• Cyna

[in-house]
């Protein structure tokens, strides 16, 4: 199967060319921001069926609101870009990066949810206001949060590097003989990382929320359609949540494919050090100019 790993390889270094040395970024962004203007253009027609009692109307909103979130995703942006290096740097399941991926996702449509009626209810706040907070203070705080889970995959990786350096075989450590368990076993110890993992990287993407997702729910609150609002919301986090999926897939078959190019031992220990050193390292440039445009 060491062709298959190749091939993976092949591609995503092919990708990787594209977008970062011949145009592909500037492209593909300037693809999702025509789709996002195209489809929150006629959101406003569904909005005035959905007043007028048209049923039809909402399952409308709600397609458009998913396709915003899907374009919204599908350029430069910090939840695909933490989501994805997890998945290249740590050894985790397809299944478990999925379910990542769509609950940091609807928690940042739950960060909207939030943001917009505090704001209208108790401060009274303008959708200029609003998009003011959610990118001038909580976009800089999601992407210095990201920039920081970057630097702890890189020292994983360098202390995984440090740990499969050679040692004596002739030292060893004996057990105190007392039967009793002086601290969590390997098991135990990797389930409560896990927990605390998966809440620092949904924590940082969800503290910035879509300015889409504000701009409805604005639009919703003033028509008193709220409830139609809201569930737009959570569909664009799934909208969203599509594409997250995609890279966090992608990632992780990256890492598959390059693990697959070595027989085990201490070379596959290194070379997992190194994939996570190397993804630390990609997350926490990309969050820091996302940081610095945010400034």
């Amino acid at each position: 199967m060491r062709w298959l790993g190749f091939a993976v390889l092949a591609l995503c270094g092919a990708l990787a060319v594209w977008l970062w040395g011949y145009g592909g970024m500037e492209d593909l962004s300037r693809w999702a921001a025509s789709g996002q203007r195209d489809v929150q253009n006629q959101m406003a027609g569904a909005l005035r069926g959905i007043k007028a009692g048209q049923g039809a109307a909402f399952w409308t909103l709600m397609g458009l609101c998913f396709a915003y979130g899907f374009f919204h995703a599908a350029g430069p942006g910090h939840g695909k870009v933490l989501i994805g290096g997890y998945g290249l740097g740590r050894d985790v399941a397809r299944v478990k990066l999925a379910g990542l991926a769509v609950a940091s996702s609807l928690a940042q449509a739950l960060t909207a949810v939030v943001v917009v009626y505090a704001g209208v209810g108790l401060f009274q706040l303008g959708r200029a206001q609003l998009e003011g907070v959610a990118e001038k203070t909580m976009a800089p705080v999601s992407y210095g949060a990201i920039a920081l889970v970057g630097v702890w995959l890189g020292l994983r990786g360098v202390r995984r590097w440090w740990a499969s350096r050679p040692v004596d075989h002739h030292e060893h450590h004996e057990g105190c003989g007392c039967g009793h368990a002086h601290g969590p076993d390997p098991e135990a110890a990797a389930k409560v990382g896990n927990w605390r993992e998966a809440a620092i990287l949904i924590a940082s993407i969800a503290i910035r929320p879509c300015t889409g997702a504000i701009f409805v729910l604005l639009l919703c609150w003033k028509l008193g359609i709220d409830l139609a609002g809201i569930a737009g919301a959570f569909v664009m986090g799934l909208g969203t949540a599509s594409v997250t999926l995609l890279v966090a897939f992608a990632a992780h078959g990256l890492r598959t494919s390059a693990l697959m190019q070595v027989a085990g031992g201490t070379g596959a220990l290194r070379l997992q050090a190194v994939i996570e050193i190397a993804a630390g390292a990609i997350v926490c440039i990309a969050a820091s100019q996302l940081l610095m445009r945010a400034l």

2019-04-25 21:59